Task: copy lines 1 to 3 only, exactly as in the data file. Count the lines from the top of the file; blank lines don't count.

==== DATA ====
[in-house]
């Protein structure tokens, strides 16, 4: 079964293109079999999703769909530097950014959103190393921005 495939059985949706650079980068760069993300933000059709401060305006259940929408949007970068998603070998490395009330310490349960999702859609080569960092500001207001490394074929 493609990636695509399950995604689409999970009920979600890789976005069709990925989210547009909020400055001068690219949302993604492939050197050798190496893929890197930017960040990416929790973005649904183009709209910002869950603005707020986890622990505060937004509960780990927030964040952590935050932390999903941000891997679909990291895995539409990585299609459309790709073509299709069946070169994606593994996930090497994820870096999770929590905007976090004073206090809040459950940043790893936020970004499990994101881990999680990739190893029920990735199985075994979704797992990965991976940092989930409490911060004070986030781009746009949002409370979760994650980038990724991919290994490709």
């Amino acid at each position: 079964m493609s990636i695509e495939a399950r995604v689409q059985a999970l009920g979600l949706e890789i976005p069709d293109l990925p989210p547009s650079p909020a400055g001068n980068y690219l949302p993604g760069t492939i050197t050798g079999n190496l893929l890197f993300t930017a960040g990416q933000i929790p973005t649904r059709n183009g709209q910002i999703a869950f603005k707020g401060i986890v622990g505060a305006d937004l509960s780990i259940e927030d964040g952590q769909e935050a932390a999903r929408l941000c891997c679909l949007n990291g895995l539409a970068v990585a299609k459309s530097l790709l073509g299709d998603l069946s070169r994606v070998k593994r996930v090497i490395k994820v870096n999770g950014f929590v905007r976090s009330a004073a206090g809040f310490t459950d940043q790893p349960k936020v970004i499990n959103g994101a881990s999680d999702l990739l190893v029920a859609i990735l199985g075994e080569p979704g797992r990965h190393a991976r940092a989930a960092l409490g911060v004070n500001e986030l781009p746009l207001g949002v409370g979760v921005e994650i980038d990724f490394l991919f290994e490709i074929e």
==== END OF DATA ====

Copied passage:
[in-house]
């Protein structure tokens, strides 16, 4: 079964293109079999999703769909530097950014959103190393921005 495939059985949706650079980068760069993300933000059709401060305006259940929408949007970068998603070998490395009330310490349960999702859609080569960092500001207001490394074929 493609990636695509399950995604689409999970009920979600890789976005069709990925989210547009909020400055001068690219949302993604492939050197050798190496893929890197930017960040990416929790973005649904183009709209910002869950603005707020986890622990505060937004509960780990927030964040952590935050932390999903941000891997679909990291895995539409990585299609459309790709073509299709069946070169994606593994996930090497994820870096999770929590905007976090004073206090809040459950940043790893936020970004499990994101881990999680990739190893029920990735199985075994979704797992990965991976940092989930409490911060004070986030781009746009949002409370979760994650980038990724991919290994490709």
């Amino acid at each position: 079964m493609s990636i695509e495939a399950r995604v689409q059985a999970l009920g979600l949706e890789i976005p069709d293109l990925p989210p547009s650079p909020a400055g001068n980068y690219l949302p993604g760069t492939i050197t050798g079999n190496l893929l890197f993300t930017a960040g990416q933000i929790p973005t649904r059709n183009g709209q910002i999703a869950f603005k707020g401060i986890v622990g505060a305006d937004l509960s780990i259940e927030d964040g952590q769909e935050a932390a999903r929408l941000c891997c679909l949007n990291g895995l539409a970068v990585a299609k459309s530097l790709l073509g299709d998603l069946s070169r994606v070998k593994r996930v090497i490395k994820v870096n999770g950014f929590v905007r976090s009330a004073a206090g809040f310490t459950d940043q790893p349960k936020v970004i499990n959103g994101a881990s999680d999702l990739l190893v029920a859609i990735l199985g075994e080569p979704g797992r990965h190393a991976r940092a989930a960092l409490g911060v004070n500001e986030l781009p746009l207001g949002v409370g979760v921005e994650i980038d990724f490394l991919f290994e490709i074929e």